It may be surprising that Microsoft has made repeated calls for lawmakers to regulate facial recognition, since it's a technology the vendor offers itself. But that's exactly what Microsoft chief legal counsel Brad Smith did yet again this week when he published another blog post asking regulators to step in.
Let's be clear: it's not like Microsoft wants to make it harder to further develop its Windows Hello or other offerings that rely on facial recognition. Quite the opposite. Smith notes that some of facial recognition's problems stem from its shortcomings. (How short? Well, a civil rights organization discovered that the UK's facial recognition is wrong 98 percent of the time, which means it's more likely to be actively harmful than actually helpful.) Microsoft has no intention of abandoning facial recognition, it simply isn't letting those interests obscure the technology's poses risks.
Microsoft spoke with "technologists, companies, civil society groups, academics and public officials around the world" about the issues posed by facial recognition after Smith's initial blog post. Those conversations led it to believe that governments need to address three problems with facial recognition: that current limitations can lead to biased outcomes that may run afoul of discrimination laws, that its spread could lead to invasions of privacy and that "the use of facial recognition technology by a government for mass surveillance can encroach on democratic freedoms."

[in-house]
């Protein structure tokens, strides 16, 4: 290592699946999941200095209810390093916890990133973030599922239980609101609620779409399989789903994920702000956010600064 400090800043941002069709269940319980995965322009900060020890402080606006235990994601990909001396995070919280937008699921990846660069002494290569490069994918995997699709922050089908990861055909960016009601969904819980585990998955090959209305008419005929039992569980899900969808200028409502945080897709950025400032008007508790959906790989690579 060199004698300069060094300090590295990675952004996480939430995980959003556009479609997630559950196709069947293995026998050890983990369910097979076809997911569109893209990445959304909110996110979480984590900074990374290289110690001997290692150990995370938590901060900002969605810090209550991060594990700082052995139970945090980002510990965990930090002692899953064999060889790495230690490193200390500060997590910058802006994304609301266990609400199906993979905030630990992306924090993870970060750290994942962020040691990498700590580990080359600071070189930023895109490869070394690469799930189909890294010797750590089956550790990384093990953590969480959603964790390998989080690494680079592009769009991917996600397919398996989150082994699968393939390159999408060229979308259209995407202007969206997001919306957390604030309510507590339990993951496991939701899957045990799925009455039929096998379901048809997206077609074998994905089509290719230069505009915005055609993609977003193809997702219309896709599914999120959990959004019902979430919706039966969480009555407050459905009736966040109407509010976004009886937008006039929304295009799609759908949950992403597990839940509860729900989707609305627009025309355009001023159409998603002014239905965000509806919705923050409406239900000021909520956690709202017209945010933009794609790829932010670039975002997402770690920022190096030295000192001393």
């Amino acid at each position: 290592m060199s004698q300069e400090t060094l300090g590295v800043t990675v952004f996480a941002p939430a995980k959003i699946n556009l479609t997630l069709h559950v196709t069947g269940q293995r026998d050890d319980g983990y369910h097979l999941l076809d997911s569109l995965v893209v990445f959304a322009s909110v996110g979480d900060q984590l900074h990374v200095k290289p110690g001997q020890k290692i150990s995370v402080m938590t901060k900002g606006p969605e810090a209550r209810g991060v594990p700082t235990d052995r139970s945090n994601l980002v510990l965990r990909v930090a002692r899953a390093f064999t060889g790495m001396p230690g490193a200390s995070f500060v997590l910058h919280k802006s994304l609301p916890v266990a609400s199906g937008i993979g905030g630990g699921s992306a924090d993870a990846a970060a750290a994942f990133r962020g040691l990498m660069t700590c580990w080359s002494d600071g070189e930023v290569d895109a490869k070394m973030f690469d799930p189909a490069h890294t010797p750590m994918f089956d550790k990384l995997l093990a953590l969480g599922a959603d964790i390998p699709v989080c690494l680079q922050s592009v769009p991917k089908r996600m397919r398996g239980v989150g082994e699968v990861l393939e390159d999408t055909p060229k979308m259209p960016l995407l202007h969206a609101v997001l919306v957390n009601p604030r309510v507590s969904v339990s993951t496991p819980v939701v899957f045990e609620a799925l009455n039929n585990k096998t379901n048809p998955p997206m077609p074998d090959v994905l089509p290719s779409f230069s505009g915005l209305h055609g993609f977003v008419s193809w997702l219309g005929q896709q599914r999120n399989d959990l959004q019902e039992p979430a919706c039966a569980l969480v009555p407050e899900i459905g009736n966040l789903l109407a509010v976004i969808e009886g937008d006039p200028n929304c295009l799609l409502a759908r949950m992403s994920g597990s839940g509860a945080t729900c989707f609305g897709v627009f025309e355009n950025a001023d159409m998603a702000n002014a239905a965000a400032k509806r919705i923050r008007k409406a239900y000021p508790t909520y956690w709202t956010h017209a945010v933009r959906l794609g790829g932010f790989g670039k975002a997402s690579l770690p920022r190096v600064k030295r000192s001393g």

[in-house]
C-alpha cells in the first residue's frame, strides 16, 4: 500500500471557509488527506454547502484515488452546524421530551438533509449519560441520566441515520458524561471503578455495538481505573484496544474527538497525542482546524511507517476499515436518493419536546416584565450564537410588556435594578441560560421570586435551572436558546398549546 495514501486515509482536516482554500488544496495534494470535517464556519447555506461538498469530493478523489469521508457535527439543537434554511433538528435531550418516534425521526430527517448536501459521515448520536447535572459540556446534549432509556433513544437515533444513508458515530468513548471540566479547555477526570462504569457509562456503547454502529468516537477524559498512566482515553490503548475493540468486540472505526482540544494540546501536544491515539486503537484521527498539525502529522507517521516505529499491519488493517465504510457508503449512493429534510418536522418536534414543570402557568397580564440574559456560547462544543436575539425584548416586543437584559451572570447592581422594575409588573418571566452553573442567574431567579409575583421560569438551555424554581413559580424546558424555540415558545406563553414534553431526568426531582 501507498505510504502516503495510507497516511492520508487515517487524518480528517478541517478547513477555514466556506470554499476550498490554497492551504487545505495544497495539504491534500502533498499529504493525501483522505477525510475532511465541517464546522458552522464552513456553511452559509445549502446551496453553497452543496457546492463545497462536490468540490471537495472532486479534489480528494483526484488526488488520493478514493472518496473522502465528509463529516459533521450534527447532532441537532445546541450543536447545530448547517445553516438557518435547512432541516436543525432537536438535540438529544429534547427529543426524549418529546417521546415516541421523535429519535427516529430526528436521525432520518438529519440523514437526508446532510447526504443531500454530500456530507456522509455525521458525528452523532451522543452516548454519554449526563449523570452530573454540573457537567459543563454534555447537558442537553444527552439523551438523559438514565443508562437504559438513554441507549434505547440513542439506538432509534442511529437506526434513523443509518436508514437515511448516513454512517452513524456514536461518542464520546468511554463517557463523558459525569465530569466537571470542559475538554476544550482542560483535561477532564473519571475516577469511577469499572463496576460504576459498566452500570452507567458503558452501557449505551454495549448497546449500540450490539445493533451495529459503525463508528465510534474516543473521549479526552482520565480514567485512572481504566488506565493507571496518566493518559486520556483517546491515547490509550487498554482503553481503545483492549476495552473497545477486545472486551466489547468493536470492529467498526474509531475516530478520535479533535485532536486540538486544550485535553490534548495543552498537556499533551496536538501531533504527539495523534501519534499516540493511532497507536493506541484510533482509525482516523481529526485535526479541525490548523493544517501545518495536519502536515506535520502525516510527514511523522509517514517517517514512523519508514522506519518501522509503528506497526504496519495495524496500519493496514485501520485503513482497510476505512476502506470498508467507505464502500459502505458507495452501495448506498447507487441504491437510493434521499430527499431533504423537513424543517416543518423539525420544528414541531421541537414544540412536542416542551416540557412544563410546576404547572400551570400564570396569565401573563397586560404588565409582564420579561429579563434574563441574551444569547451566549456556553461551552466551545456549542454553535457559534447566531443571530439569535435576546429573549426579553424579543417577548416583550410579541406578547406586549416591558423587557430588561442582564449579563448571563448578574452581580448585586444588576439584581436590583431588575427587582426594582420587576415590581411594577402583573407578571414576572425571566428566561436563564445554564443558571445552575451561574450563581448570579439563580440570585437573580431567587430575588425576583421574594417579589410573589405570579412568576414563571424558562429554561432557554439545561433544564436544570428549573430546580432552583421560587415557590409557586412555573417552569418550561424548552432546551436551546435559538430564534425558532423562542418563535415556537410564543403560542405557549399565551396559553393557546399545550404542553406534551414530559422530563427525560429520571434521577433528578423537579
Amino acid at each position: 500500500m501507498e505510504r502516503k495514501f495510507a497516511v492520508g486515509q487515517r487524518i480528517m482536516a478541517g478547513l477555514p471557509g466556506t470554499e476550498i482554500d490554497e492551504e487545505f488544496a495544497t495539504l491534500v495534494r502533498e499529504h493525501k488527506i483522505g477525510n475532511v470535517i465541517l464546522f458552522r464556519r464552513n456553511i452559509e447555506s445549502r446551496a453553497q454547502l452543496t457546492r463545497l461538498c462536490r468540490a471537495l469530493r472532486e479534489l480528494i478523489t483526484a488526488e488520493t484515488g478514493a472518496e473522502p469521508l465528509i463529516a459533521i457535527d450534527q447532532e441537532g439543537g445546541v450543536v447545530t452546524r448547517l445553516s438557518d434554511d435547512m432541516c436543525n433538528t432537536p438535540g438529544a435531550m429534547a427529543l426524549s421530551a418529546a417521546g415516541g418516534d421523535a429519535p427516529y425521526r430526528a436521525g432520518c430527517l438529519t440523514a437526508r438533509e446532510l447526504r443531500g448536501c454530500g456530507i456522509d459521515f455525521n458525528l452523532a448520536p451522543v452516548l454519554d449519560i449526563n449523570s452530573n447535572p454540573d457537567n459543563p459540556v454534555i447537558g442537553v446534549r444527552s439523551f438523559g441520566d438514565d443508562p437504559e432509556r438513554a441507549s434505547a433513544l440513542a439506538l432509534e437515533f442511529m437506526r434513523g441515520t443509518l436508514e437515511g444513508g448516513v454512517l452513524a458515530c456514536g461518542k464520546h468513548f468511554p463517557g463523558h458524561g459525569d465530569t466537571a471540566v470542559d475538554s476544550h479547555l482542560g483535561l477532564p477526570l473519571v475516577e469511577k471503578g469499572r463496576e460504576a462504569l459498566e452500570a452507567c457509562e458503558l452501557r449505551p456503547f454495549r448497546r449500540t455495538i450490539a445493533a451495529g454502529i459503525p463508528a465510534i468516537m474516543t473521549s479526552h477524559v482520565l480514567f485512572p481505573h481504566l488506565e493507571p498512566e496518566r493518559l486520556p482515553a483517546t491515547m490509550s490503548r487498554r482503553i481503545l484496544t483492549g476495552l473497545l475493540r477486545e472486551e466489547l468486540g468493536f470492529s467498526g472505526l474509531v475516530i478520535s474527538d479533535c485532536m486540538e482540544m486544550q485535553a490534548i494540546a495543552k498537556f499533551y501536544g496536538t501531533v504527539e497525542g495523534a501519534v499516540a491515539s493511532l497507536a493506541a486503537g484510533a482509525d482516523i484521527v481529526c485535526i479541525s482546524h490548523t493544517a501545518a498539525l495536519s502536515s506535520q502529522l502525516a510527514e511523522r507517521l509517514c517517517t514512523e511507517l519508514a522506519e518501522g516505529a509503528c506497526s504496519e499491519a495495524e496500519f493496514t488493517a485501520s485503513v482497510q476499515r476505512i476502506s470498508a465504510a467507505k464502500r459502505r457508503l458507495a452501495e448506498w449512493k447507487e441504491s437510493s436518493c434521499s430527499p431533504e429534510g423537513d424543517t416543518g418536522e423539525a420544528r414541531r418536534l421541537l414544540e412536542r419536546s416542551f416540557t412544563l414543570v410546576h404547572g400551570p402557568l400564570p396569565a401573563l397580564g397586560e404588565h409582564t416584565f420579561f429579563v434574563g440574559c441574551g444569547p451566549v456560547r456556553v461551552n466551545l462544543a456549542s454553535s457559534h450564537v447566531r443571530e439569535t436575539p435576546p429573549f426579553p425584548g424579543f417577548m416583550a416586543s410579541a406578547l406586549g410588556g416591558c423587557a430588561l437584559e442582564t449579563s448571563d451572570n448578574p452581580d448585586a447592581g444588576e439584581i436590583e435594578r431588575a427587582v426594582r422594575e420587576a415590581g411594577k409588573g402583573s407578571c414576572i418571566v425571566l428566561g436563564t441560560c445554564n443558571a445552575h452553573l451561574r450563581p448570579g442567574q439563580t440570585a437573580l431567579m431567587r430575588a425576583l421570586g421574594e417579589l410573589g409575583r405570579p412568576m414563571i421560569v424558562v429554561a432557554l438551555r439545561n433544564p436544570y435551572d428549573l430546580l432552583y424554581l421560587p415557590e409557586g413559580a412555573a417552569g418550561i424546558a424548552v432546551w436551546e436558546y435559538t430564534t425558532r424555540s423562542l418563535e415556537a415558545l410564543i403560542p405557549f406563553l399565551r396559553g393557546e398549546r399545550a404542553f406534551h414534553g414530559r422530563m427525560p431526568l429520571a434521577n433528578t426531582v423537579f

Many of Smith's proposed solutions to these problems come back to requiring companies to be transparent about how facial recognition technologies are developed and used. He called for independent companies to have access to these technologies, for example, so they can determine if they're biased. He also suggested that stores using facial recognition technology to track customers--a tool being developed by Microsoft, Amazon and other companies--be required to inform shoppers of their use so they can decide whether or not they want to shop there.
Smith also called back to his claim that facial recognition's advance could make the year 2024 seem like 1984 if left unchecked.
"One vision of the future would require that citizens must evade government surveillance by finding their way secretly to a blackened room to tap in code with hand signals on each other’s arms--because otherwise cameras and microphones will capture and record their faces, voices and every word. Orwell sketched that vision nearly 70 years ago. Today technology makes that type of future possible. ... But not inevitable," he said.
The key, according to the exec, will be to "ensure that governmental use of facial recognition technology remain subject to the rule of law" via new legislation.
Not that all of the work should fall on regulators; Smith also published Microsoft's principles for developing facial recognition technology and said the company would go into further depth on them next week.